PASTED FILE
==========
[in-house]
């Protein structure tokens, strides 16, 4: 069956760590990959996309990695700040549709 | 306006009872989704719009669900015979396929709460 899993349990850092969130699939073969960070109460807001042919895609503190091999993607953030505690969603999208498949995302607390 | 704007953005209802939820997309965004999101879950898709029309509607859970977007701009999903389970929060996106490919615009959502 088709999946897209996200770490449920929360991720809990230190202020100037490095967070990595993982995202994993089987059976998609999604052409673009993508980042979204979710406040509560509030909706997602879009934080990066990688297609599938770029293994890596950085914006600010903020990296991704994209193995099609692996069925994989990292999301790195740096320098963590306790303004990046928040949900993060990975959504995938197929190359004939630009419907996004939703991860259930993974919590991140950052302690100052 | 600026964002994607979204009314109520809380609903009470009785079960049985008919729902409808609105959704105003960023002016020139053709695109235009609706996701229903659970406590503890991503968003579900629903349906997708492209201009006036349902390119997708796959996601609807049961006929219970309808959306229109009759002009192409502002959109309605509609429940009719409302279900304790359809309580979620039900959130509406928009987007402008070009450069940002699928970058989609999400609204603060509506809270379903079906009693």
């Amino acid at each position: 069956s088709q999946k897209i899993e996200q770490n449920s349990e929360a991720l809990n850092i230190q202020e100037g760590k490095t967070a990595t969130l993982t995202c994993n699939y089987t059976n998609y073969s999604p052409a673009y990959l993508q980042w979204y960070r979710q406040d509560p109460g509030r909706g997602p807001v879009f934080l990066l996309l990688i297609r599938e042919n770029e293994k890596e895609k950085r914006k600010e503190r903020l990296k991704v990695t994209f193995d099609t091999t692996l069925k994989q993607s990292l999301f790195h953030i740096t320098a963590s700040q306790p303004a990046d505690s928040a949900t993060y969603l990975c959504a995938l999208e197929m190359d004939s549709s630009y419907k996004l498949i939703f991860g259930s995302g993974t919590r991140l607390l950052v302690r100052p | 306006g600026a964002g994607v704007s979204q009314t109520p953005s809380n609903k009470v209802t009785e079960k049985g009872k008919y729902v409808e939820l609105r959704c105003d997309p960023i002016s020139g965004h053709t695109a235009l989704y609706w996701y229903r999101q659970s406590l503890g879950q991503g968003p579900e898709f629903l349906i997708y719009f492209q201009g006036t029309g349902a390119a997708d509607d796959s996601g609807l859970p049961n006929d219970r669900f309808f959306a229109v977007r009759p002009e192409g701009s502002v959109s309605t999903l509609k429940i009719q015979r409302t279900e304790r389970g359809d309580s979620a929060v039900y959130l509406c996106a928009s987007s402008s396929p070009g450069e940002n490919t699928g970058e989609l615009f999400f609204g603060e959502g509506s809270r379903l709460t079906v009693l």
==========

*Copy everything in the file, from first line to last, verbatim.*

[in-house]
């Protein structure tokens, strides 16, 4: 069956760590990959996309990695700040549709 | 306006009872989704719009669900015979396929709460 899993349990850092969130699939073969960070109460807001042919895609503190091999993607953030505690969603999208498949995302607390 | 704007953005209802939820997309965004999101879950898709029309509607859970977007701009999903389970929060996106490919615009959502 088709999946897209996200770490449920929360991720809990230190202020100037490095967070990595993982995202994993089987059976998609999604052409673009993508980042979204979710406040509560509030909706997602879009934080990066990688297609599938770029293994890596950085914006600010903020990296991704994209193995099609692996069925994989990292999301790195740096320098963590306790303004990046928040949900993060990975959504995938197929190359004939630009419907996004939703991860259930993974919590991140950052302690100052 | 600026964002994607979204009314109520809380609903009470009785079960049985008919729902409808609105959704105003960023002016020139053709695109235009609706996701229903659970406590503890991503968003579900629903349906997708492209201009006036349902390119997708796959996601609807049961006929219970309808959306229109009759002009192409502002959109309605509609429940009719409302279900304790359809309580979620039900959130509406928009987007402008070009450069940002699928970058989609999400609204603060509506809270379903079906009693």
């Amino acid at each position: 069956s088709q999946k897209i899993e996200q770490n449920s349990e929360a991720l809990n850092i230190q202020e100037g760590k490095t967070a990595t969130l993982t995202c994993n699939y089987t059976n998609y073969s999604p052409a673009y990959l993508q980042w979204y960070r979710q406040d509560p109460g509030r909706g997602p807001v879009f934080l990066l996309l990688i297609r599938e042919n770029e293994k890596e895609k950085r914006k600010e503190r903020l990296k991704v990695t994209f193995d099609t091999t692996l069925k994989q993607s990292l999301f790195h953030i740096t320098a963590s700040q306790p303004a990046d505690s928040a949900t993060y969603l990975c959504a995938l999208e197929m190359d004939s549709s630009y419907k996004l498949i939703f991860g259930s995302g993974t919590r991140l607390l950052v302690r100052p | 306006g600026a964002g994607v704007s979204q009314t109520p953005s809380n609903k009470v209802t009785e079960k049985g009872k008919y729902v409808e939820l609105r959704c105003d997309p960023i002016s020139g965004h053709t695109a235009l989704y609706w996701y229903r999101q659970s406590l503890g879950q991503g968003p579900e898709f629903l349906i997708y719009f492209q201009g006036t029309g349902a390119a997708d509607d796959s996601g609807l859970p049961n006929d219970r669900f309808f959306a229109v977007r009759p002009e192409g701009s502002v959109s309605t999903l509609k429940i009719q015979r409302t279900e304790r389970g359809d309580s979620a929060v039900y959130l509406c996106a928009s987007s402008s396929p070009g450069e940002n490919t699928g970058e989609l615009f999400f609204g603060e959502g509506s809270r379903l709460t079906v009693l």